Troubleshooting Data Guard
In my last section on Data Guard we are going to cover troubleshooting, I cover common issues and resolutions regarding the configuration and maintainance of a Data Guard environment.
You already know that you have the alert log and trace files, database health check which I covered in monitoring, Data Guard Broker checks and configuration. Data Guard could have any of the following problems
As I mentioned above I will tackle only the most common Data Guard problems, the internet should be able to help with most if not all problems, I am sure that someone out there has had the same problem and fixed it.
First we will start with log files, there are anumber of them to keep a check on
To find the location of some of these logs use the command below
|identify log files||col name for a25|
col value for a65;
select name, value from v$diag_info where value like '%oracle%';
If you are using the Fast-Start Failover (FSFO) you can check for additional logging in the observer log file, you can also check the configuration file called FSFO.dat they are normall kept in $ORACLE_HOME/dbs and $ORACLE_HOME/rdbms/log directories. when starting the observer you can state the logfile name, the file will be in the directory where you run the below command
|observer logfile name||dgmgrl -logfile observer.log / "start observer"|
Data Guard trace files can be turned on by the parameter log_archive_trace, you basically set the level that you want to trace at the higher the level the more detail, when set on the standby database it will capture output from RFS and MRP0 processes.
|turn on Data Guard tracing||sql> alter system set log_archive_trace=16;|
The Data Guard has a number of reports that you can run, these I covered in the Broker section.
Finally before we get in specific errors here is a list of views that might be useful
|dba_logstdby_events||contains last 100 events that occured on the logical standby|
|dba_logstdby_progress||check whether SQL Apply is progressing|
|dba_logstdby_log||checks whether archive logs are being delivered to a logical standby|
|dba_logstdby_unsupported||identifies SQL Apply unsupported data types|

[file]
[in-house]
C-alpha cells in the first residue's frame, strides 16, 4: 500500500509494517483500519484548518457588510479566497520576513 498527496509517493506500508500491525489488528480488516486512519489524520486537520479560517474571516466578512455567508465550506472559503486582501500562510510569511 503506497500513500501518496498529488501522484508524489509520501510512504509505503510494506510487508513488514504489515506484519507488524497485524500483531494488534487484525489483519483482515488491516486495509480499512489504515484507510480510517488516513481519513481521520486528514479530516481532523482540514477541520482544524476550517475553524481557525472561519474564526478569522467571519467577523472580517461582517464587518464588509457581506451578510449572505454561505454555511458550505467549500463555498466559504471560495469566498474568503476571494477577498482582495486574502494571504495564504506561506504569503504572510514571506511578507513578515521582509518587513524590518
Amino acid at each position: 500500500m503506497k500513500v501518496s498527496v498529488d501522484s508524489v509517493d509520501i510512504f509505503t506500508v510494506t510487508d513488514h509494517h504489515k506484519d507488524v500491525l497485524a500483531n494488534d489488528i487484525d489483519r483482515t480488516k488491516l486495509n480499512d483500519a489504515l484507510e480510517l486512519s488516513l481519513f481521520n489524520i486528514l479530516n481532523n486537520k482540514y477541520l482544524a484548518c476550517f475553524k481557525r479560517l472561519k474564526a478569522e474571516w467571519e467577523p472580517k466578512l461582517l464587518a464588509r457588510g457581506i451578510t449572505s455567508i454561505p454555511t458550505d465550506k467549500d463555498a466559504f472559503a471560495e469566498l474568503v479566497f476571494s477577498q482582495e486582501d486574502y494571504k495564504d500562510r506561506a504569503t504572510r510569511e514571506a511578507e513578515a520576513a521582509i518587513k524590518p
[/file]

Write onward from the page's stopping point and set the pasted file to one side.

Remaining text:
|v$archive_dest||Describes all the destinations in the Data Guard configuration|
|v$archive_dest_status||Displays runtime and configuration information for the redo transport destinations|
|v$archive_gap||Displays information to help you identify a gap in the archive redo log files on a physical database|
|v$dataguard_config||Lists the db_unique_name parameters defined in the data guard configuration in log_archive_config|
|v$dataguard_status||Displays and records events that would typically be triggered by any message to the alert log or server process trace files|
|v$log||online redo log file information|
|v$logfile||online redo log file and standby redo log file information|
|v$log_history||contains archive log history information from the control file|
|v$archive_log||contains more detail archived log information from the control file|
|v$logstdby_progress||show whether logical standby pocess is running; if query returns no rows, its not running|
|v$managed_standby||display current status information for Oracle database processes related to Data Guard|
|v$standby_log||contains standby log file information|
We start wiht eh password file error, if you see ORA-01034 or ORA16191 errors then check that the sys account password is set correctly and passwords are set the sam across databases, if you are certain these are set correctly then try recreating the password file, also confirm that the parameter remote_login_password is set to either shared orexclusive.
if the SQL Apply fails with the error ORA-01031 tells you that SQL Apply has failed with insufficent privileges, you should see "grant sysdba to prod1_user" or something similar in the alert log.
|granting privileges||sql> alter session disable guard;|
sql> grant sysdba to prod1_user;
sql> alter session enable guard;
There will be a time when you have to resolve a redo gap manually, normally this is automatic but in some cases it must be done manually. First you have to determine where the gap exists on you physical standby
|determining the redo gap||## run this command on the physical standby |
select * from v$archive_gap;
thread# low_sequence# high_sequence#
2 6233 6233
3 4531 4531
4 4938 4939
Using the example above we can see thread 2 is missing 6233 and thread 3 is missing 4531 and thread 4 is missing between 4938 and 4939, to identify the missing archive use the below command
|identify missing archive logs||## run the below on the primary once you have the archive gaps that are missing |
select name from v$archived_log where thread# = 2 and dest_id = 2 and sequence# = 6233;
Copy the missing archives from the primary to the standby and register them, then check that they have been applied
|register the missing archive logs||## On the standby after you have copied the missing archives across from the primary|
sql> alter database resiter logfile '
## determine whether other archive log files are missing
select max(r.sequence#) last_seq_recd, max(l.sequence#) last_seq_sent from v$archived_log r, v$log l where r.dest_id = 2 and l.archived='YES';
## check that if gaps still exist
select thread#, sequence#, file_name from dba_logstdby_log l where next_change# not in (select first_change# from dba_logstdby_log where l.thread# = thread#) order by thread#, sequence#;
Lets say that you have a standby database that has been out of action for a little while and you need to get it back up and running the steps are as follows